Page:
Yuko Tamura, a member of a Brazillian drum group called Bloco Do Sol, leads the dancing as community members gather at Parque de los Pobladores in San Jose, California, Saturday, June 10, 2017, to celebrate the city’s first “Loving Day.” The event marked the 50th anniversary of Loving vs. Virginia, the landmark Supreme Court ruling that determined state bans on interracial marriage are unconstitutional. (Patrick Tehan/Bay Area News Group)
SAN JOSE — Just over 50 years ago, it would’ve been illegal for Jeremy Wang to marry his wife, Alicia, because they’re a mixed-race couple.
That isn’t lost on the 39-year-old Chinese-American, who, on Saturday, led dozens of community members in celebrating San Jose’s first “Loving Day.” The national event marked the 50th anniversary of Loving v. Virginia, a landmark Supreme Court case that legalized interracial marriage across the United States, deeming state bans against mixed-race marriage unconstitutional.
The 1967 case focused on 17-year-old Mildred Jeter, who was black, and her childhood sweetheart, 23-year-old Richard Loving, who was white. The couple challenged Virginia’s laws banning marriage between blacks and whites.
“Too few people know about this,” said Wang, who organized the grassroots event largely on his own over the past year with the help of a few volunteers. “My hope is to educate and share the beauty of diversity, multiculturalism. Everybody has a story, everybody has a perspective and it’s valid.”
The event at Parque de los Pobladores in downtown San Jose included cultural and dance performances, remarks by local community leaders and politicians, activities for kids and a small resource fair. For the interracial couples who attended, the event was an opportunity to reflect on their freedom to marry, while honoring those who fought hard for that freedom just 50 years ago.
Rosemary and John McGuire of Palo Alto said they felt as if Sunday’s event was meant for them.
John and Rosemary McGuire, of Palo Alto, and other community members gather at Parque de los Pobladores in San Jose, California, Saturday, June 10, 2017, to celebrate the city’s first “Loving Day.” The event marked the 50th anniversary of Loving vs. Virginia, the landmark Supreme Court ruling that determined state bans on interracial marriage are unconstitutional. (Patrick Tehan/Bay Area News Group)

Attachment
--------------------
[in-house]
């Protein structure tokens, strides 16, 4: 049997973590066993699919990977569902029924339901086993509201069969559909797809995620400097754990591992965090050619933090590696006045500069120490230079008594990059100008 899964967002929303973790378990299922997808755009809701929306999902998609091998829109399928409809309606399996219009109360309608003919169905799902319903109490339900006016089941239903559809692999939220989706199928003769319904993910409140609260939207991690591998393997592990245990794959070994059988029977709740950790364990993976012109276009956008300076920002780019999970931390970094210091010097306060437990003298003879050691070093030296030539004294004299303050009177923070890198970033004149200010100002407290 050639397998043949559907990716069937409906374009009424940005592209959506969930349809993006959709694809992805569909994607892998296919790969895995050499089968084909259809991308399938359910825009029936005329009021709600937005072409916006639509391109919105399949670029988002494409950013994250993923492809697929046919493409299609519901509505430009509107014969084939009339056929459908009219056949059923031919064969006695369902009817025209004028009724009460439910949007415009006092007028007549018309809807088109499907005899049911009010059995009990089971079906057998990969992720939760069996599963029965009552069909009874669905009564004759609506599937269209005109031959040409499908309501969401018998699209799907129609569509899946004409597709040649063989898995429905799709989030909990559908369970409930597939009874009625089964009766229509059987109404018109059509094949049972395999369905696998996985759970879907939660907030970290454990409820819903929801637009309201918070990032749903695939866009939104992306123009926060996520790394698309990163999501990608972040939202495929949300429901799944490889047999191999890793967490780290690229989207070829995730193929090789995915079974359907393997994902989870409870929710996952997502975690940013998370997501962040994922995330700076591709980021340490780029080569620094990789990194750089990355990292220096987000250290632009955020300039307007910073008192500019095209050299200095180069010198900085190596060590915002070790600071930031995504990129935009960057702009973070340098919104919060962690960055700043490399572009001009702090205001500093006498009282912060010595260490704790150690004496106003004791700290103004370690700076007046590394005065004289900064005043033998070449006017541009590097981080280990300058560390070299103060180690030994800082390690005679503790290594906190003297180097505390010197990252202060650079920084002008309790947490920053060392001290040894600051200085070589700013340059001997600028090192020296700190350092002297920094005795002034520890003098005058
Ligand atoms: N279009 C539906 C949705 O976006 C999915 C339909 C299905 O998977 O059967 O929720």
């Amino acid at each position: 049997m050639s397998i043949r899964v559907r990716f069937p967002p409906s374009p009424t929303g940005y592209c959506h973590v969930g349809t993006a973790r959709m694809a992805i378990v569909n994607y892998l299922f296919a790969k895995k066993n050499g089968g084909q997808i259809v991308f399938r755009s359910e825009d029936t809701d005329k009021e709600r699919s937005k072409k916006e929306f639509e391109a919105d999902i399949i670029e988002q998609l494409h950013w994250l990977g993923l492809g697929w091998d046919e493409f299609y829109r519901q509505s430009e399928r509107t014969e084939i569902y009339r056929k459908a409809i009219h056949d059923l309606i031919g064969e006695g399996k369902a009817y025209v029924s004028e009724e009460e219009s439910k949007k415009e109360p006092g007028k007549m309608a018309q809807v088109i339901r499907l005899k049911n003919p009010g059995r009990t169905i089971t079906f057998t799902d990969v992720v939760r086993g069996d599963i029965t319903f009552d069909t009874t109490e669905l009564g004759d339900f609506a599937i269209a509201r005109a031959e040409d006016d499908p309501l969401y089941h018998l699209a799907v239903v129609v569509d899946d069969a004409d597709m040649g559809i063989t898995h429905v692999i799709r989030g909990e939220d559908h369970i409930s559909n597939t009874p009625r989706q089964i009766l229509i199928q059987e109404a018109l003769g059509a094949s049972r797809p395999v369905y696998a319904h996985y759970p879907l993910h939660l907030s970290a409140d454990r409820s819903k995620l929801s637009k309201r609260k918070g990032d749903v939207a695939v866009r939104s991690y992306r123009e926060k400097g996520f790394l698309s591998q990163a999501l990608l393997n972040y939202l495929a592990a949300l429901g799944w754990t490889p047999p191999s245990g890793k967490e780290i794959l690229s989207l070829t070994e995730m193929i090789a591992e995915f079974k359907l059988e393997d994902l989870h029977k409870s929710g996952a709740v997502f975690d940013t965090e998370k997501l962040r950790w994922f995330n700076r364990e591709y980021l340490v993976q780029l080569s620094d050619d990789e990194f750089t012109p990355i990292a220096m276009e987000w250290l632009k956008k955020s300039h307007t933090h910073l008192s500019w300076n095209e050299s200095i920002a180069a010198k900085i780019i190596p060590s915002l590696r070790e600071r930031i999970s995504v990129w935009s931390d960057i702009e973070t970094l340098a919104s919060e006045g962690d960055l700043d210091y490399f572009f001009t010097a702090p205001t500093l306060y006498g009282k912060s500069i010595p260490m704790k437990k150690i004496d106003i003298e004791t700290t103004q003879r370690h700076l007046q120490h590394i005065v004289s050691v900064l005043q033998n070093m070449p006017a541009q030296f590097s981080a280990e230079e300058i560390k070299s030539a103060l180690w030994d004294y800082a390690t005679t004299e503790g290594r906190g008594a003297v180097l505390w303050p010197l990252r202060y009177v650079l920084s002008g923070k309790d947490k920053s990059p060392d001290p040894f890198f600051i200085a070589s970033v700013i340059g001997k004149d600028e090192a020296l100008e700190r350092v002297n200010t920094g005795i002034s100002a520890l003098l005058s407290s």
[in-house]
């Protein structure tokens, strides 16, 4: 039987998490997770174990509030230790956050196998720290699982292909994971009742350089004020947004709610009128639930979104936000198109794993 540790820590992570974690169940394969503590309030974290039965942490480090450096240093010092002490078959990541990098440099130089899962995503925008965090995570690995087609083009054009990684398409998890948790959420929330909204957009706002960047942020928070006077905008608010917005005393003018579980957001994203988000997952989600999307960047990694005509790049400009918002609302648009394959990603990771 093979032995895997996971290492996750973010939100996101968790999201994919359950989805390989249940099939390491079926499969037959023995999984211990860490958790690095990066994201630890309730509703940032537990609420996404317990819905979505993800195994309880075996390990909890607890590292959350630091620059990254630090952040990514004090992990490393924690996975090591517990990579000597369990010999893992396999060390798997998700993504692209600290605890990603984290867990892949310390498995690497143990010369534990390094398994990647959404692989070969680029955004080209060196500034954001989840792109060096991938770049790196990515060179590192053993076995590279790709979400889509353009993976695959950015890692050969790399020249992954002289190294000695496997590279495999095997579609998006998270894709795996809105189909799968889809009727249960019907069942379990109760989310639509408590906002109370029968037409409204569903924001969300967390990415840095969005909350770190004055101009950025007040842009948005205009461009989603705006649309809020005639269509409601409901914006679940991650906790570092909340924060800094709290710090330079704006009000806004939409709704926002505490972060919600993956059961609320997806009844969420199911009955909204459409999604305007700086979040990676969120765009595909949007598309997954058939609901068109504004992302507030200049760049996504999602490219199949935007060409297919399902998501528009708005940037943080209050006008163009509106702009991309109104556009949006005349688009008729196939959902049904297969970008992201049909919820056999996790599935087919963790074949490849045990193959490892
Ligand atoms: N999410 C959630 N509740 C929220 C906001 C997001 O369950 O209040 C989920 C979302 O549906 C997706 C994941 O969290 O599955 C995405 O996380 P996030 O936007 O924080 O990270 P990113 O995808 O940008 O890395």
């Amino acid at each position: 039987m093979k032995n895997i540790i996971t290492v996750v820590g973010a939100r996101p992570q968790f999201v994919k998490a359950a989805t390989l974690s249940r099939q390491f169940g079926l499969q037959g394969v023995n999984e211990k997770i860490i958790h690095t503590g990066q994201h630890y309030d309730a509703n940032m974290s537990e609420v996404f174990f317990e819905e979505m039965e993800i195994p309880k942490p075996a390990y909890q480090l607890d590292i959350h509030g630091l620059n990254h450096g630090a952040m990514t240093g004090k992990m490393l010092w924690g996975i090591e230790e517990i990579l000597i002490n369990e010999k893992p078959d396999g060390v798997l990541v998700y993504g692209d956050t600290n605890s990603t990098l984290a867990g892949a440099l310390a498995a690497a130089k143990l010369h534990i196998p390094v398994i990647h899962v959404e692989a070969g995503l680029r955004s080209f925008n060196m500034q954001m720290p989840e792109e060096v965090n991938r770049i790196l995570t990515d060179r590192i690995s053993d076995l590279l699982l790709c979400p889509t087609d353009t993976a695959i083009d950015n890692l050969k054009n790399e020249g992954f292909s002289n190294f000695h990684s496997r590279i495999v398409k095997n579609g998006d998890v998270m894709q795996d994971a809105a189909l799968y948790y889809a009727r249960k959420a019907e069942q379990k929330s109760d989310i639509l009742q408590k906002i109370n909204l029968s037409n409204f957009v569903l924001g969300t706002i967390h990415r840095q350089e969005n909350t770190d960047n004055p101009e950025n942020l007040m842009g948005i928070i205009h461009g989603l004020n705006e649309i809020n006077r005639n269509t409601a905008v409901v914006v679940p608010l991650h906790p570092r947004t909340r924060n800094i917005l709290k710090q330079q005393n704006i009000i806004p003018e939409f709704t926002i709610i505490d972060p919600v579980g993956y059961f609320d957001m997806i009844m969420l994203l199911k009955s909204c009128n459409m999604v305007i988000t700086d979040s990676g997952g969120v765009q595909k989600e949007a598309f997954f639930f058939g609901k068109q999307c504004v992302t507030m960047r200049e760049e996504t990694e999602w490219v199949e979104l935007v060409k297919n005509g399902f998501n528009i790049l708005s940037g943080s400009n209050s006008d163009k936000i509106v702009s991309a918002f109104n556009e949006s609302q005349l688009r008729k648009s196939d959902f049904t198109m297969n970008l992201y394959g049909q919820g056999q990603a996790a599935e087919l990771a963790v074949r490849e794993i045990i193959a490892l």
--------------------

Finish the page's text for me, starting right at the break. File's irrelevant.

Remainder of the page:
The mixed-race couple — Rosemary, 77, is black and John, 80, is white — said they couldn’t find an apartment as newlyweds in San Francisco in 1960. Nobody would rent to them, they said, because Rosemary was black. Ultimately, John went to look for an apartment on his own and immediately found a place, according to the couple.
Today, the McGuire’s have five children, nine grandchildren and two great-grandchildren. They’ll celebrate their 57th wedding anniversary in September.
“People need to understand marriage and what it means to love each other and have children. We’re human,” said John McGuire.
In 2015, 17 percent of all U.S. newlyweds had a spouse of a different race or ethnicity, marking more than a five-fold increase since 1967, when 3 percent of newlyweds were intermarried, according to a Pew Research Center analysis of U.S. Census Bureau data.
One-in-ten married people in 2015 – not just those who recently married – had a spouse of a different race or ethnicity, according to Pew, which means an estimated 11 million people were intermarried.
“It’s amazing how far we’ve come in what is really a short period of time,” said Matt Walsh, who attended Saturday’s event with his wife, Erin Kimura-Walsh and their two kids. Matt, who’s in investment services management, is Irish-American and Erin, who works in student services at Santa Clara University, is Japanese-American.
“When my parents got married, it wasn’t legal for different races to marry. And now here we are, essentially 50 years later. It’s really become commonplace for people of different races to marry. That’s what makes America great and we need to celebrate these things, especially at this time in our country,” Walsh added.
Robert Loving died in a car crash in 1975. He was 41. Mildred, his wife, died of pneumonia in 2008 at age 68.